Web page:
Francis and the Lights : Farewell, Starlite! (Cameron Cook, OCTOBER 6 2016, Pitchfork)

 The album's focus is, rightfully, "Friends," a collaboration with Justin Vernon of Bon Iver and Kanye West. It's a deeply affecting, mellow slice of alternative R&B, gliding along on a placid sea of finger snaps and interlocking vocal harmonies by all three artists, like some impossibly cool barbershop trio. When Starlite sings, "We could be friends/Just put your head on my shoulders," it's lusher than velvet. It sounds more like a lovesick supplication than a call for restraint. Francis and the Lights have been compared to Peter Gabriel before, but nowhere has this been more apparent as "May I Have This Dance," a song that truly could be added to a reissue of So without anyone batting an eyelid. Its subtle Afro-pop drumbeat and jubilant chorale of lyrics about reclaiming lost love are so evocative of mid-'80s art pop that it defiantly stands out as an example of the kind of diversity Farewell, Starlite! could desperately use more of.


Review: 'Bosch' and the Art of the Pure Police Procedural (Mike Hale, April 13, 2018, NY Times)

Developed for television by Eric Overmyer from novels by Michael Connelly, the show accommodates the modern serial drama's requirements for psychology and back story. Bosch's daughter and ex-wife are significant characters, and the unsolved murder of his mother (with its echoes of the Black Dahlia case) continues to haunt him in Season 4. (A fifth season has already been ordered.)

But the soul of the series is procedural crime-solving, and that's more than ever the case in the new season, which focuses on the murder of an African-American lawyer who was about to go to court with a brutality case against the Los Angeles Police Department. [...]

Anchoring it all is the deliberate, heavy quietude of Titus Welliver's performance as Bosch, communicating untold skepticism and disdain through an arched eyebrow or a downturned lip. Mr. Welliver can suggest an entire personality in the way he stares at a whiteboard or silently chooses which chair to sit in, and the show has matched him with other nonhistrionic actors like Jamie Hector (as his partner), Sarah Clarke (his former wife) and Madison Lintz (his daughter).

The unhurried pace of "Bosch" can sometimes slow to a crawl, the writing can be workmanlike and the secondary story lines involving Bosch's family or Los Angeles politics can be thin. But when it errs, it errs on the side of literalness rather than falseness, of plainness rather than pretension. The show doesn't require patience so much as relaxation. Surrender to its hard-boiled charms, and it will treat you right.

Those requirements do make the plots way too busy, combining as many as three of the novels into one series, but we've loved Harry for a quarter century now and it's nice to see someone make good use of many of the actors from The Wire. One especially nice tough in the latest cycle is the use of a tunnel setting that the novels' Harry would love.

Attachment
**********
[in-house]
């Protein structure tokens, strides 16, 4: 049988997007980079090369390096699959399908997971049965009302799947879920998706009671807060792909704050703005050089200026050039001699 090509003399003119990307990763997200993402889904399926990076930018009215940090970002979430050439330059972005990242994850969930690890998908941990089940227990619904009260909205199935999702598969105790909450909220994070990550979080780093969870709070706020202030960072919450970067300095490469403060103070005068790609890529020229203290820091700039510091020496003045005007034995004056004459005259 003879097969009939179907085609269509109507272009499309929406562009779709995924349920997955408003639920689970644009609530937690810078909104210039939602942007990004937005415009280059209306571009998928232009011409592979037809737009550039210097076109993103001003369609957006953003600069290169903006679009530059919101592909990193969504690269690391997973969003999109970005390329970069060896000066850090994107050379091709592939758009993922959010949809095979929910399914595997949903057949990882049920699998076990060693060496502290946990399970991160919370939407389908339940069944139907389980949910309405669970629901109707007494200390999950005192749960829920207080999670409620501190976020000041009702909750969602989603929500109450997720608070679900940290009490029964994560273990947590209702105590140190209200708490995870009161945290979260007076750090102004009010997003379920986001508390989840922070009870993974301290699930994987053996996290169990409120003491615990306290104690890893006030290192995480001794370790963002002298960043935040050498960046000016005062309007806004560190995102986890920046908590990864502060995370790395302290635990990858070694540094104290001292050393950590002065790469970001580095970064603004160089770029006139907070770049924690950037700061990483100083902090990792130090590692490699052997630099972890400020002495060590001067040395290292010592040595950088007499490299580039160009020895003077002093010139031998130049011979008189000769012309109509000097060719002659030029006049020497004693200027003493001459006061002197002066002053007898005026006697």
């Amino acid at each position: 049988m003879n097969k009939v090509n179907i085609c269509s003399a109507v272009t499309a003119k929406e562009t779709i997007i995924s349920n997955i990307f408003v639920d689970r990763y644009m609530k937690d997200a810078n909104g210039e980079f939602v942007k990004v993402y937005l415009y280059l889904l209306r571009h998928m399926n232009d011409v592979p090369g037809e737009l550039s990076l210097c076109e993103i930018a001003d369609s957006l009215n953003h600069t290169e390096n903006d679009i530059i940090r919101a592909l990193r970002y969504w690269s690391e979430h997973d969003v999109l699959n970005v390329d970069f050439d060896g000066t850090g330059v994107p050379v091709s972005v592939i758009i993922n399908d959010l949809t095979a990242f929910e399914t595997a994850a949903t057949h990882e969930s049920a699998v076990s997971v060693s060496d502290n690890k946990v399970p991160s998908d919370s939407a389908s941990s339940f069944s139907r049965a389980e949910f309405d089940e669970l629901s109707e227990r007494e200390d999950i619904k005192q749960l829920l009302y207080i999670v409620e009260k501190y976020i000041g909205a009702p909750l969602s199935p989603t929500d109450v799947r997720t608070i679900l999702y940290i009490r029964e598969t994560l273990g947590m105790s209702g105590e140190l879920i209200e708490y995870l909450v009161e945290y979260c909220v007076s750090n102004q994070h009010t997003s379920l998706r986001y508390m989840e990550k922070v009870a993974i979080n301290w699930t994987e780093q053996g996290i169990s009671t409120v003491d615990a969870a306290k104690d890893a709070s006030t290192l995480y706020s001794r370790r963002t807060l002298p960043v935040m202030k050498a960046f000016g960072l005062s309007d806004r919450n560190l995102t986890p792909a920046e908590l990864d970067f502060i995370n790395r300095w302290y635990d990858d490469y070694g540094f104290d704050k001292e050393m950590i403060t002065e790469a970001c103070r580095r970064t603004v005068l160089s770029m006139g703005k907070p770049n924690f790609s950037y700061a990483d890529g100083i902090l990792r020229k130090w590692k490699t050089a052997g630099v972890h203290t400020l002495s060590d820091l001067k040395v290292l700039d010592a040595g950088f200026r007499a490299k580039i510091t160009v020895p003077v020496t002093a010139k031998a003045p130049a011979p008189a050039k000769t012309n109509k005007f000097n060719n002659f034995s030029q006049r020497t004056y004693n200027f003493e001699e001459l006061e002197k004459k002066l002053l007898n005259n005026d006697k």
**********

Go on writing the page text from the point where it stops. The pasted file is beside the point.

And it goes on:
The Cloudspotter's Guide: The Science, History, and Culture of Clouds by Gavin Pretor-Pinney  

Found the book at the Thrift Store the other day, but saw his documentary years ago and have long been a member of his Cloud Appreciation Society

The Three Musketeers by Alexandre Dumas

It's always been a favorite, but I'm rereading after listening to an interview with a new translator on NR's great Books podcast.

Posted by orrinj at 9:26 AM


Our wonderful, frustrating, dynamic, messy American republic (Edward Morrissey, July 4, 2018, The Week)

[F]ocusing on America's bad outcomes misses the point. A nation that governs itself owns its own mistakes -- and has the ability to rectify them. We create the laws under which we are governed, and when we don't like the outcomes, our elected officials have the ability to correct them. Our Constitution has been amended 18 times since its initial ratification to deal with the worst of the outcomes, including slavery, and even once to correct an earlier amendment prohibiting the sale and consumption of alcohol.

Our Independence Day gave us the ability to set our own course, for better or worse. No doubt the worse outcomes of those decisions, and the slow process of correcting them, made our forefathers despair at times, too. The long string of injustices seen in our history belong to the people who governed at that time and plagued the people they served, but we remember them now to remind us of the responsibility we have to govern ourselves wisely and judiciously in the future. The successes and failures of self-governance provide the perspective necessary to keep a sharp check on the use of power, lest we create the disconnect that created the need for the Declaration of Independence in the first place. Sundering governance from accountability is the surest and the shortest way to arrive at such a crisis.

Freedom and self-governance may not be pretty, but it is the antidote for the ills of every other form of government. 

Posted by orrinj at 9:19 AM


Plea Deal For Former Congressional IT Staffer Debunks Right-Wing Conspiracy Theories (SCOTT NEUMAN, 7/04/18, NPR)

"The Government has uncovered no evidence that your client violated federal law with respect to the House computer systems," prosecutors noted in the plea agreement signed Tuesday.

"Particularly, the Government has found no evidence that your client illegally removed House data from the House network or from House Members' offices, stole the House Democratic Caucus Server, stole or destroyed House information technology equipment, or improperly accessed or transferred government information, including classified or sensitive information," it said.

The plea deal said the government had conducted "a thorough investigation of those allegations. Including interviewing approximately 40 witnesses."

The investigation was led by Trump-nominated U.S. Attorney Jessie K. Liu, according to the Post.

Awan's attorney said in a statement that his client had been the target of "political persecution."

"There has never been any missing server, smashed hard drives, blackmailed members of Congress, or breach of classified information," he said in the statement, according to the Post. "Yet Fox News and its media children continued to peddle a story in perfect coordination with House Republicans and the President."

Posted by orrinj at 9:18 AM